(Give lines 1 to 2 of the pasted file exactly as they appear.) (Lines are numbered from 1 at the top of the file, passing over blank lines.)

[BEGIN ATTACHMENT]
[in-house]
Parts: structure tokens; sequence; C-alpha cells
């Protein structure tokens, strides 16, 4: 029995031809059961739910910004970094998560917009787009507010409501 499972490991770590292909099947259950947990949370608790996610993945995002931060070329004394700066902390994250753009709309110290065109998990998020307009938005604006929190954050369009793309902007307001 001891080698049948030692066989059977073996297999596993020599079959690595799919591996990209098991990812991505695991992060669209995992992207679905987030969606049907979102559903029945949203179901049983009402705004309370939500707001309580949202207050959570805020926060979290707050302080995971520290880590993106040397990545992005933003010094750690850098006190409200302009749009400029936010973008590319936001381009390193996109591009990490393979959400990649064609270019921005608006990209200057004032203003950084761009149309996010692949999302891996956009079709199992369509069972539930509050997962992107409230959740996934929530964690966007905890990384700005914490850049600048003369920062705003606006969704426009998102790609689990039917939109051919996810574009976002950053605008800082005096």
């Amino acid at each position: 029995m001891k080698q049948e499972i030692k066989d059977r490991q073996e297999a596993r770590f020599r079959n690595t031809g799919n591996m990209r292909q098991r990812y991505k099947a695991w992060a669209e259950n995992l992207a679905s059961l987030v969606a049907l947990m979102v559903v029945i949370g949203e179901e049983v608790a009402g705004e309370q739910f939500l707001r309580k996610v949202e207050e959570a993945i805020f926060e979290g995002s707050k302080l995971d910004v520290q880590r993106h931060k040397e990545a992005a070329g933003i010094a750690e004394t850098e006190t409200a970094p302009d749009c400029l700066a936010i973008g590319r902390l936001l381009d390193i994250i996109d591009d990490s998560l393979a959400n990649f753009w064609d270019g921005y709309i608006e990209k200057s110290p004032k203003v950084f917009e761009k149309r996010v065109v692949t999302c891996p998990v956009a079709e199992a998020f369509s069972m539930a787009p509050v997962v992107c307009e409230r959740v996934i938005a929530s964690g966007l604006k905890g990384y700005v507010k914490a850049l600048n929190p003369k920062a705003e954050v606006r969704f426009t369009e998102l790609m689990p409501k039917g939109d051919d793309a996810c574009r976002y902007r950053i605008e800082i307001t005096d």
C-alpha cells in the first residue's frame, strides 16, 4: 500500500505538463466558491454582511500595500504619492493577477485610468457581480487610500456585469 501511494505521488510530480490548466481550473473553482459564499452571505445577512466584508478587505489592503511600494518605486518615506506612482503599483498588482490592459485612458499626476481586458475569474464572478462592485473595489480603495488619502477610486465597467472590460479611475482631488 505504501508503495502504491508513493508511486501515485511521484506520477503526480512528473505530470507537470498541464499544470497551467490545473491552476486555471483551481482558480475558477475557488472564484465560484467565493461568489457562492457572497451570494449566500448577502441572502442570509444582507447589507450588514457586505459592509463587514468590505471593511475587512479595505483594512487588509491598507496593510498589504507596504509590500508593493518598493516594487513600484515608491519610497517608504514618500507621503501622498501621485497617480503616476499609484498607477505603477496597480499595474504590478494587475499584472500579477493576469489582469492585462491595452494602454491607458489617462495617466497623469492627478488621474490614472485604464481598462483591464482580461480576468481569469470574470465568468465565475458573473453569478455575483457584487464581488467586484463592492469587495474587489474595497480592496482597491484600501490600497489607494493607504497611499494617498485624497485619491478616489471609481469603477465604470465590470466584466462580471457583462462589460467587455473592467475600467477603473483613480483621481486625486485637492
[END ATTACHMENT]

[in-house]
Parts: structure tokens; sequence; C-alpha cells